What Is Your Online Backup Doing?

What Is Your Online Backup Doing?

CheckmarkA nice thing about online backup services is that they are automatic. You install the software, let it run, and then it should take care of everything for you.[1]

The hands-off nature of any good automated backup program is a plus, of course, but from time to time I get questions from readers that can be summarized like this:

This online backup sounds great, but how does it know what to back up? Is it searching through my files? That seems kinda creepy. Also, how do I make sure that it is backing up what I want it to? Also, how can I tell what it is doing? All I see are my cable modem lights blinking.

Excellent questions. Every online backup service that I am aware of has a way that you can control what is being backed up, and you can see what is going on.

I am going to show you how to do it in CrashPlan, which is the service I use. The steps will be a bit different if you use a different service like Mozy or Carbonite, but the general concept will be the same.

If nothing else, I recommend that you take a look and make sure that your backup is actually protecting the files that you think it is.

Default Backup Settings

Most online backup services have a default set of folders that get backed up automatically. Nothing creepy here – this is done so that you can get started without the annoyance of going through and setting everything up manually.

By default, CrashPlan (and I believe most online backup services) will back up the files in your home folder. This is good for most users, but if you keep important information in other locations, you’ll want to modify what is getting backed up.

Choose Files To Be Backed Up

If you want to change (or see) which files are being backed up, you will want to go into the application for your software.

Using CrashPlan as an example, start up the software by clicking on the CrashPlan icon in the menu bar and choosing Show CrashPlan… (on the Mac) or double clicking the CrashPlan icon on your Desktop/Start Menu (on Windows).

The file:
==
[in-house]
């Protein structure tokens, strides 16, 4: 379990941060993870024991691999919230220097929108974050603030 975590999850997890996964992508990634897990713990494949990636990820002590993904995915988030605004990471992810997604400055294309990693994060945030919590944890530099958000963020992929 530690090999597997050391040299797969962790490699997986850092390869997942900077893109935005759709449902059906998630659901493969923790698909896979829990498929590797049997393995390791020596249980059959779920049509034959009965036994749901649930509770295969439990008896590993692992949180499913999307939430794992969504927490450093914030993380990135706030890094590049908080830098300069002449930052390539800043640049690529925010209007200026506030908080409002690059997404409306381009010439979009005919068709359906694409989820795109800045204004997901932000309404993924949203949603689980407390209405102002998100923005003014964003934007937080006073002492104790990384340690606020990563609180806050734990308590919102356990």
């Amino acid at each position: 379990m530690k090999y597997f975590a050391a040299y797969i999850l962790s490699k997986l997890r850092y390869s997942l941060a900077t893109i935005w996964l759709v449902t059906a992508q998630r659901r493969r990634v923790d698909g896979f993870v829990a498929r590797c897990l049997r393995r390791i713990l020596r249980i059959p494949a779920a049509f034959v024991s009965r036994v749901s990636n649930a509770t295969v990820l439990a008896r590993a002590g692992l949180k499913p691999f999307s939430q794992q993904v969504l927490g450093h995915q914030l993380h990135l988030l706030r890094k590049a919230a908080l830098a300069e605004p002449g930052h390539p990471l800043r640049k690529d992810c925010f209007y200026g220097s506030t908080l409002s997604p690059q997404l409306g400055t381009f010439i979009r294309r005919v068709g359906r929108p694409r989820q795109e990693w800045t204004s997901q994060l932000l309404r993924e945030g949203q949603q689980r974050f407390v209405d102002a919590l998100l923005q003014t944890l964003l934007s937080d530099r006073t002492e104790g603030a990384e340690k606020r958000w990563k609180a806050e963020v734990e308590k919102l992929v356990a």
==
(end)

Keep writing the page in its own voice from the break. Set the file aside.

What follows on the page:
CrashPlan Menu
CrashPlan Menu

Once the software has started, there is a Backup tab, and you can click Change to bring up the list of folders.

CrashPlan application
CrashPlan application

You can choose which folders and/or files should and should not be backed up by checking and un-checking.

CrashPlan Files
CrashPlan Files

Again, your specific software might be different, but the general concept should be the same. Click the icon to start up the user interface, and you should be able to check/un-check your folders.

See What The Backup Is Doing

Most backup software will let you see what it is actually doing. There is often an indication in the menu bar or system tray that the software is active. In CrashPlan, you can see that it is doing something because the little “house” is glowing. When it is done, it will show a checkmark.

If you want to see more detail, you can start up the CrashPlan application. If you click the little i icon beside Backup running, you can see how many files are being backed up, and even which specific file it is working on.

CrashPlan running
CrashPlan running

Become Familiar With These Settings

Even if you are sure that everything you need to protect is in your home folder, don’t be complacent. Go in and make sure that there is a checkmark beside your critical information.

Also, from time to time, make sure that you can actually retrieve some files out of your backup. The time to discover that something isn’t working is not when you have a failure.

(Photo by kkirugi)

  1. Other than you regular testing to make sure that it is working, of course.  ↩

About the Author

Brooks Duncan helps individuals and small businesses go paperless. He's been an accountant, a software developer, a manager in a very large corporation, and has run DocumentSnap since 2008. You can find Brooks on Twitter at @documentsnap or @brooksduncan. Thanks for stopping by.

Leave a Reply 0 comments

Leave a Reply: